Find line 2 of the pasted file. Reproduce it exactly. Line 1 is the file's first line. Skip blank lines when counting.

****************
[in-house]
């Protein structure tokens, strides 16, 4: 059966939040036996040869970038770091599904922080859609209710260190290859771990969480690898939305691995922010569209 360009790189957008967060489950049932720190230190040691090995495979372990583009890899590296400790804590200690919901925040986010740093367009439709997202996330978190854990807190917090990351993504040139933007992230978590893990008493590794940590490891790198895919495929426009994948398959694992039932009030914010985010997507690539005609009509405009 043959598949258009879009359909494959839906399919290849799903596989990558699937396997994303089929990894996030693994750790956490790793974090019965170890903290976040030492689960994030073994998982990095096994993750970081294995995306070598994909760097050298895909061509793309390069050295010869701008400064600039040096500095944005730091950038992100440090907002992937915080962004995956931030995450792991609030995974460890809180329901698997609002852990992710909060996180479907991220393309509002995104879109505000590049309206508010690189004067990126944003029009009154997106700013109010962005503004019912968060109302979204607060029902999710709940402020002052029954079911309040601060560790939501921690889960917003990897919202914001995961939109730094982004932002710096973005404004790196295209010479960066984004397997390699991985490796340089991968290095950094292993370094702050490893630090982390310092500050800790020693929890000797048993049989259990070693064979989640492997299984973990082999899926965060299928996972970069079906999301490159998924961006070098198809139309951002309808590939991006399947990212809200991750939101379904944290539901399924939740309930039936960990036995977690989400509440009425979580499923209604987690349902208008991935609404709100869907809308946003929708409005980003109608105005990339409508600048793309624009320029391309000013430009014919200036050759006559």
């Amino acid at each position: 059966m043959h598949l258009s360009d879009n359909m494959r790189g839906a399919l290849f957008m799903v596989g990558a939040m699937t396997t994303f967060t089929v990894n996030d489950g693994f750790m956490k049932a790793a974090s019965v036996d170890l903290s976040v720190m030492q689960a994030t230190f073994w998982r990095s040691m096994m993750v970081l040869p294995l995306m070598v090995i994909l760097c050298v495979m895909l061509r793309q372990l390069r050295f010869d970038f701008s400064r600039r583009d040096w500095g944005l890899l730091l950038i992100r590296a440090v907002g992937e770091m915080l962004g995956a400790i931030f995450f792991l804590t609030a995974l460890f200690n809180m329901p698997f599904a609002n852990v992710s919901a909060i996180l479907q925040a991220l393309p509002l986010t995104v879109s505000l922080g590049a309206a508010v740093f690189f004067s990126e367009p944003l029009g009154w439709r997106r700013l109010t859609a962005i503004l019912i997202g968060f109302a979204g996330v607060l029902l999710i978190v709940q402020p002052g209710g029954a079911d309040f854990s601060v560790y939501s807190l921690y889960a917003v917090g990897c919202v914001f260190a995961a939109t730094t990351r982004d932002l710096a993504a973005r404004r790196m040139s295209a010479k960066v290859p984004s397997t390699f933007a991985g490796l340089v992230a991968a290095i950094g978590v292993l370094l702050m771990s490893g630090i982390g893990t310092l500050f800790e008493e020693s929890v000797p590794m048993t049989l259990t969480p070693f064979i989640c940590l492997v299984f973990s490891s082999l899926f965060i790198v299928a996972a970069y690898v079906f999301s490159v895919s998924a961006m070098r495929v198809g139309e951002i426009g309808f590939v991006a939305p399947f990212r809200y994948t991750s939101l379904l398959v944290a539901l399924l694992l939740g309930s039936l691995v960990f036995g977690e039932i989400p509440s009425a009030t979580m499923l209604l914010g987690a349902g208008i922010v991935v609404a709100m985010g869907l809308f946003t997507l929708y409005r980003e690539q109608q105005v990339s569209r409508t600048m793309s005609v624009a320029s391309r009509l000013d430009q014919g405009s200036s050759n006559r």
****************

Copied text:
């Protein structure tokens, strides 16, 4: 059966939040036996040869970038770091599904922080859609209710260190290859771990969480690898939305691995922010569209 360009790189957008967060489950049932720190230190040691090995495979372990583009890899590296400790804590200690919901925040986010740093367009439709997202996330978190854990807190917090990351993504040139933007992230978590893990008493590794940590490891790198895919495929426009994948398959694992039932009030914010985010997507690539005609009509405009 043959598949258009879009359909494959839906399919290849799903596989990558699937396997994303089929990894996030693994750790956490790793974090019965170890903290976040030492689960994030073994998982990095096994993750970081294995995306070598994909760097050298895909061509793309390069050295010869701008400064600039040096500095944005730091950038992100440090907002992937915080962004995956931030995450792991609030995974460890809180329901698997609002852990992710909060996180479907991220393309509002995104879109505000590049309206508010690189004067990126944003029009009154997106700013109010962005503004019912968060109302979204607060029902999710709940402020002052029954079911309040601060560790939501921690889960917003990897919202914001995961939109730094982004932002710096973005404004790196295209010479960066984004397997390699991985490796340089991968290095950094292993370094702050490893630090982390310092500050800790020693929890000797048993049989259990070693064979989640492997299984973990082999899926965060299928996972970069079906999301490159998924961006070098198809139309951002309808590939991006399947990212809200991750939101379904944290539901399924939740309930039936960990036995977690989400509440009425979580499923209604987690349902208008991935609404709100869907809308946003929708409005980003109608105005990339409508600048793309624009320029391309000013430009014919200036050759006559």